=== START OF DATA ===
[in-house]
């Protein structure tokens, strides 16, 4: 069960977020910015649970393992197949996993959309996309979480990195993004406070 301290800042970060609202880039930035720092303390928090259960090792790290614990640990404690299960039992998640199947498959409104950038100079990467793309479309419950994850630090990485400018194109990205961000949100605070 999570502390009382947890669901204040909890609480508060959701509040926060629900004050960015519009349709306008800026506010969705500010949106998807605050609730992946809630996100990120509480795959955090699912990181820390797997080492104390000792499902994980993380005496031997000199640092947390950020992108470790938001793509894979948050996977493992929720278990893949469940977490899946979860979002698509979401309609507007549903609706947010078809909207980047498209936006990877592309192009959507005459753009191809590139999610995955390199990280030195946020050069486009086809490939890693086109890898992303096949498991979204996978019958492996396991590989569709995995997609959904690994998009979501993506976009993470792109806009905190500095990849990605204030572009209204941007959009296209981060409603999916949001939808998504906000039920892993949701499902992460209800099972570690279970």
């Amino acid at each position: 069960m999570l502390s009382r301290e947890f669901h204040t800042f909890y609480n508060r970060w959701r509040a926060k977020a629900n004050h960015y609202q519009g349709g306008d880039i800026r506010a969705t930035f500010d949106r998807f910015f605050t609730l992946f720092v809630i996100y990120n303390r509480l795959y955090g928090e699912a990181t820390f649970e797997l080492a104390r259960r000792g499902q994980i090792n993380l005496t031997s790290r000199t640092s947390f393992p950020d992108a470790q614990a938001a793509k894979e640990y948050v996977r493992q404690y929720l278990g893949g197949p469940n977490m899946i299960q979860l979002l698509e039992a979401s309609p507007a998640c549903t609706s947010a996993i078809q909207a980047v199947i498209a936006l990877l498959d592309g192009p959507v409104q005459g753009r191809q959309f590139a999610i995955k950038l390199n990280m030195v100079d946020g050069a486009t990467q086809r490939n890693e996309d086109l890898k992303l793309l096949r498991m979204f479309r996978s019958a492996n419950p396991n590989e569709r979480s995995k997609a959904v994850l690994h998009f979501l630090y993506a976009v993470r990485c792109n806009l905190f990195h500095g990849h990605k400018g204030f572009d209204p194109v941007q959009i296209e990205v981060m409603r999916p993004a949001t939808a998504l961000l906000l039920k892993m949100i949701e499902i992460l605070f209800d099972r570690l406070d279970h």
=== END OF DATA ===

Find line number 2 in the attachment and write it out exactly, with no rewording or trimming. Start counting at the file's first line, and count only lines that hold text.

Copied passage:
């Protein structure tokens, strides 16, 4: 069960977020910015649970393992197949996993959309996309979480990195993004406070 301290800042970060609202880039930035720092303390928090259960090792790290614990640990404690299960039992998640199947498959409104950038100079990467793309479309419950994850630090990485400018194109990205961000949100605070 999570502390009382947890669901204040909890609480508060959701509040926060629900004050960015519009349709306008800026506010969705500010949106998807605050609730992946809630996100990120509480795959955090699912990181820390797997080492104390000792499902994980993380005496031997000199640092947390950020992108470790938001793509894979948050996977493992929720278990893949469940977490899946979860979002698509979401309609507007549903609706947010078809909207980047498209936006990877592309192009959507005459753009191809590139999610995955390199990280030195946020050069486009086809490939890693086109890898992303096949498991979204996978019958492996396991590989569709995995997609959904690994998009979501993506976009993470792109806009905190500095990849990605204030572009209204941007959009296209981060409603999916949001939808998504906000039920892993949701499902992460209800099972570690279970």